- Example: Construction, Warehousing, Manufacturing, Laboratories
- Definition: A workplace where workers are exposed to hazards
- Recommendation: 1 first aid kit should be provided on-site for at least every 25 people
The first aid kit should provide basic equipment for administering first aid for injuries
- cuts, scratches, punctures, grazes and splinters
- muscular sprains and strains
- minor burns
- amputations and/or major bleeding wounds
- broken bones
- eye injuries, and
The contents of first aid kits should be based on a risk assessment. For example, there may
be higher risk of eye injuries and a need for more eye pads in a workplace in which work
involves machinery or chemicals. For example, where:
- chemical liquids or powders are handled in open containers
- spraying, hosing or abrasive blasting operations are carried out
- there is a possibility of flying particles causing eye injuries
- there is a risk of splashing or spraying of infectious materials, or
- welding, cutting or machining operations are carried out.
To download a Workplace First Aid Kit checklist click here.
Extra equipment may be needed in remote workplaces, for example for serious burns,
breathing difficulties or allergic reactions.
Design of kits
First aid kits can be any size, shape or type to suit your workplace, but each kit should:
- be large enough to contain the necessary items
- be immediately identifiable with a white cross on green background prominently
displayed on the outside
- contain a list of the contents for that kit, and
- be made of material that will protect the contents from dust, moisture and
In the event of a serious injury or illness, quick access to the kit is vital. First aid kits should
be kept in a prominent, accessible location where they can be retrieved quickly. All workers must have access to first aid equipment including in security-controlled workplaces.
First aid kits should be located close to areas where there is a higher risk of injury or illness.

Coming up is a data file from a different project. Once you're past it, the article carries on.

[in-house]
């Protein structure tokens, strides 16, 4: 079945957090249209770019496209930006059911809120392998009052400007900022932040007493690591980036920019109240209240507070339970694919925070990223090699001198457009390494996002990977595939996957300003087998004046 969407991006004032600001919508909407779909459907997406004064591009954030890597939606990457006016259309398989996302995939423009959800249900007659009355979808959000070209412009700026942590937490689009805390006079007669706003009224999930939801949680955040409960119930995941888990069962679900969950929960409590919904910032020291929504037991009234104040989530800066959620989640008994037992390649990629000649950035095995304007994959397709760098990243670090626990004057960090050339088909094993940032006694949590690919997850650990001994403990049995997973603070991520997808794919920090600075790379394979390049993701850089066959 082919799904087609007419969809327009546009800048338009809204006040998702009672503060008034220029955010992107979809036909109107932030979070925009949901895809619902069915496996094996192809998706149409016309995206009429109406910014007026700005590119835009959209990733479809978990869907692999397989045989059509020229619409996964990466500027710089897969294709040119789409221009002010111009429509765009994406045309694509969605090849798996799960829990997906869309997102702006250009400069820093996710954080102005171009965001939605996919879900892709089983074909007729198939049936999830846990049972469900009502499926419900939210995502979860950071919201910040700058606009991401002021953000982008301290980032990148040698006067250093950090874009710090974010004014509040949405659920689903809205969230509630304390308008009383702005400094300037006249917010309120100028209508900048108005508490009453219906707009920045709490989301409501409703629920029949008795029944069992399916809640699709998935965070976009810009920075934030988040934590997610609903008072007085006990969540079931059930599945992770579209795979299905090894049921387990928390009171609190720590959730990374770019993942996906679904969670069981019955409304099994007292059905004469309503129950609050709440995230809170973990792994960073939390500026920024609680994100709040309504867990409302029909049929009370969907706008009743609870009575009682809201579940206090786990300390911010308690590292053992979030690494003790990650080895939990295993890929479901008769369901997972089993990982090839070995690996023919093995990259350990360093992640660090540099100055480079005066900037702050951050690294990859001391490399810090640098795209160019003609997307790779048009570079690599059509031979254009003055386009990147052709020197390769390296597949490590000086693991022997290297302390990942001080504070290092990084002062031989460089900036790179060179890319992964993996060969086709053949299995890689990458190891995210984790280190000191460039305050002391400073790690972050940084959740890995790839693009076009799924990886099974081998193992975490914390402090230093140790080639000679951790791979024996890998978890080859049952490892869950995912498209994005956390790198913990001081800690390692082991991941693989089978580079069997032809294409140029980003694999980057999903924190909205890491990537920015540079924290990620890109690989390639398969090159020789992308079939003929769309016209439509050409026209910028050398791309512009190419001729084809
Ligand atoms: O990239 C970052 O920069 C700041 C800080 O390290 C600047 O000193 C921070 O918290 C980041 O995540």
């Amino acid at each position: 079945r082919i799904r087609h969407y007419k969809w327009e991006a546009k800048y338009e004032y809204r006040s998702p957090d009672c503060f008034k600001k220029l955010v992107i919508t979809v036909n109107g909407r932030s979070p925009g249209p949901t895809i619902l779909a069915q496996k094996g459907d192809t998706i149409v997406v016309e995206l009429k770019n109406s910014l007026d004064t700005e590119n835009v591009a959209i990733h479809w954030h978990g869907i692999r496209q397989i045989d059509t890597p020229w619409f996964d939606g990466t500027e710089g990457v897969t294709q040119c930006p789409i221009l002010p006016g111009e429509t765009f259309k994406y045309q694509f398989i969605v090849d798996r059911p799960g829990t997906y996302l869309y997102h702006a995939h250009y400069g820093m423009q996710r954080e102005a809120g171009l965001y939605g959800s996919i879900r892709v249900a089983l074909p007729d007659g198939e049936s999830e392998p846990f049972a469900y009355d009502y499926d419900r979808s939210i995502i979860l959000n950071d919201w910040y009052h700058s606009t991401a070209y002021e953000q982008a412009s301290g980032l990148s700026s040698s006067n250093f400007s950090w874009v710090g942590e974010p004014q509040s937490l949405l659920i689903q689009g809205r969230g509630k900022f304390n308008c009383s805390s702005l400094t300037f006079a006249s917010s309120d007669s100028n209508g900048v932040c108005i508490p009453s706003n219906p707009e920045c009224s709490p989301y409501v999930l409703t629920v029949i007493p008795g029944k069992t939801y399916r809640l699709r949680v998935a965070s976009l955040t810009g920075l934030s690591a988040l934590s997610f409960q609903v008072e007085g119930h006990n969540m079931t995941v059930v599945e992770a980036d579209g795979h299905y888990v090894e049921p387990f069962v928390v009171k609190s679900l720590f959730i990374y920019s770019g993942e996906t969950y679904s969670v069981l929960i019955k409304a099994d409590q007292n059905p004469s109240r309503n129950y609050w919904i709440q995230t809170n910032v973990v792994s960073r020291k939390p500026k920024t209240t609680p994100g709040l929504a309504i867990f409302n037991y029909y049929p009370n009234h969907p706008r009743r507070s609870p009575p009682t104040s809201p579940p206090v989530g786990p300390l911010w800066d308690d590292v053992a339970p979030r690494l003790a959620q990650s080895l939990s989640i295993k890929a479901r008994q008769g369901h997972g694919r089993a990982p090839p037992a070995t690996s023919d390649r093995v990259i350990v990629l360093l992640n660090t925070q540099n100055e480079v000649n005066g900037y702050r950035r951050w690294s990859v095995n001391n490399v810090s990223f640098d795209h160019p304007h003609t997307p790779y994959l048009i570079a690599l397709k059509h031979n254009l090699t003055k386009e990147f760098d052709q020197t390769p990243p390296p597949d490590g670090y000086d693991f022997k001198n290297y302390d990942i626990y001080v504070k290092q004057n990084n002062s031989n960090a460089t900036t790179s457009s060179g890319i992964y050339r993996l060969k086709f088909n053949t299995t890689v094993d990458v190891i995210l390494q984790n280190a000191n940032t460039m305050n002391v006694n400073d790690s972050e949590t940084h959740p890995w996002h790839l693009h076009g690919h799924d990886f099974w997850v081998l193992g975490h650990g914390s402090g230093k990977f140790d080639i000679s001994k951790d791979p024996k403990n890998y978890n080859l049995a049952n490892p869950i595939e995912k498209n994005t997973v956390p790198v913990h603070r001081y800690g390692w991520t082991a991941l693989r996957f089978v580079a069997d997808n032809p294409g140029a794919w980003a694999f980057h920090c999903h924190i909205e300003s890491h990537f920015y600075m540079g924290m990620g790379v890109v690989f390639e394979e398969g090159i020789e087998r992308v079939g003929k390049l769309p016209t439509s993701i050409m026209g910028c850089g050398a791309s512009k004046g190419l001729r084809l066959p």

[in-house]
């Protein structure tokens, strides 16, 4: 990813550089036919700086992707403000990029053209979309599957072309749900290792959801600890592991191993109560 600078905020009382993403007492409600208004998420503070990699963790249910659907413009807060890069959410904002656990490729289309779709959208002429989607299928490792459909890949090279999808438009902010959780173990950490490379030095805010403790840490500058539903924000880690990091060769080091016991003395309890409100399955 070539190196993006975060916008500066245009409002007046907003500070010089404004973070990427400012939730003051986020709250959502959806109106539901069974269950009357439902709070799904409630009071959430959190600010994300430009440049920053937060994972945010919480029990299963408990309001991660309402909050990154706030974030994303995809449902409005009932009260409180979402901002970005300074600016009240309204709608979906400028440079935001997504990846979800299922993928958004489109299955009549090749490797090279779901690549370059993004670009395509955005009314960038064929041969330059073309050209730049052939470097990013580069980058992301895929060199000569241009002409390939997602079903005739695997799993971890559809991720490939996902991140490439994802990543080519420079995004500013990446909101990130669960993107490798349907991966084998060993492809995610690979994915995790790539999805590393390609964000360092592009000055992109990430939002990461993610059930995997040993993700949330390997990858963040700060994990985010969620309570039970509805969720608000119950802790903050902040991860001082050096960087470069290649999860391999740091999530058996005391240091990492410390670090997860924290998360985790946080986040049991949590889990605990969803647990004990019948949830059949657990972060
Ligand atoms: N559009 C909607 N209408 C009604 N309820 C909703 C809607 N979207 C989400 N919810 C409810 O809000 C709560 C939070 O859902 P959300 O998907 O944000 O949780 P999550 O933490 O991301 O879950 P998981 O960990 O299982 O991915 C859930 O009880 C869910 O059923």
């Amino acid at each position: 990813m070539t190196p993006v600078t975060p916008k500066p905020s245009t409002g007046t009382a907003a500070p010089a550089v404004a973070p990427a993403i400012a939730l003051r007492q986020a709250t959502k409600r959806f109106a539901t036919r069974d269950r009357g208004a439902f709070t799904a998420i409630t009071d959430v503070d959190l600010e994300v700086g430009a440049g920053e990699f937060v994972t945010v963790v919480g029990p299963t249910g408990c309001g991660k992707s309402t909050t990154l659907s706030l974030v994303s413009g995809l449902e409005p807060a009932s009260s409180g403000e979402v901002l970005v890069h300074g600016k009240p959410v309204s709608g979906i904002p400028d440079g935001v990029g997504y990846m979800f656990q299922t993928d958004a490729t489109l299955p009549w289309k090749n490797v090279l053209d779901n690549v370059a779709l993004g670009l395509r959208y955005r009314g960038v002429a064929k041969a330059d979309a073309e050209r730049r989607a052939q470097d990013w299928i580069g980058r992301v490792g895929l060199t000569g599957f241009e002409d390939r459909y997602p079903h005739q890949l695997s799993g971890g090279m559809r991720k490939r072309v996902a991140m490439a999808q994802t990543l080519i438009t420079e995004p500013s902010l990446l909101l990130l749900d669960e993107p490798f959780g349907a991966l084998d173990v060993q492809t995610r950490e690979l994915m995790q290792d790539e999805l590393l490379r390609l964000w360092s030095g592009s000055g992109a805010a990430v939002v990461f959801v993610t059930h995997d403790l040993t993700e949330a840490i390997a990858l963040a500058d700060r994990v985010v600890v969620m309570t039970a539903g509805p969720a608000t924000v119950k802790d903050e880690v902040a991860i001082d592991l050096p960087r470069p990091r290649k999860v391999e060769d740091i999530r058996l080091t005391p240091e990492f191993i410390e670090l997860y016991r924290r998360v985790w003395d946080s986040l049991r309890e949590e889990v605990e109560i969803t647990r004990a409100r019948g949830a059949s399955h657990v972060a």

For example, a school with a science laboratory or carpentry workshop should have first aid kits located in these areas. If the workplace occupies several floors in a multistorey building, at least one kit should be located on every second floor. Emergency floor plans displayed in the workplace should include the location of first aid kits.
A portable first aid kit should be provided in the vehicles of mobile workers if that is their
workplace, for example couriers, taxi drivers, sales representatives, bus drivers and
inspectors. These kits should be safely located so as not to become a projectile in a
Restocking and maintaining kits
A person in the workplace, usually a first aider, should be nominated to maintain the first aid kit and should:
- monitor usage of the first aid kit and ensure items used are replaced as soon as
practicable after use
- carry out regular checks, after each use or, if the kit is not used, at least once every
12 months, to ensure the kit contains a complete set of the required items. An
inventory list in the kit should be signed and dated after each check, and
- ensure items are in working order, have not deteriorated, are within their expiry dates and sterile products are sealed and have not been tampered with.
You can also contact us and we can take care of your First Aid Kits for you.
In addition to first aid kits, you should consider whether other first aid equipment is
necessary to treat the injuries or illnesses that could occur as a result of a hazard at
Automated external defibrillators
Providing an automated external defibrillator (AED) can reduce the risk of fatality from
cardiac arrest. While cardiopulmonary resuscitation (CPR) can prolong life, defibrillation is
the only way to restore a heart with a fatal heart rhythm back to a normal heart rhythm.
You should consider providing an AED if there is a risk to workers at your workplace from
electrocution, if there would be a delay in ambulance services arriving at the workplace, or
where there are large numbers of members of the public.
AEDs are designed to be used by trained or untrained people. They provide audible step-by-step instruction on how to use them and how to perform CPR. They can detect whether they have been applied correctly and will instruct whether defibrillation is appropriate. Most AEDs will also keep records once they are activated including some vital signs and whether shocks have been recommended and administered.
Check out our range of AED’s here.
For the full First Aid in the Workplace code of Practice go to Safework Australia.gov.au.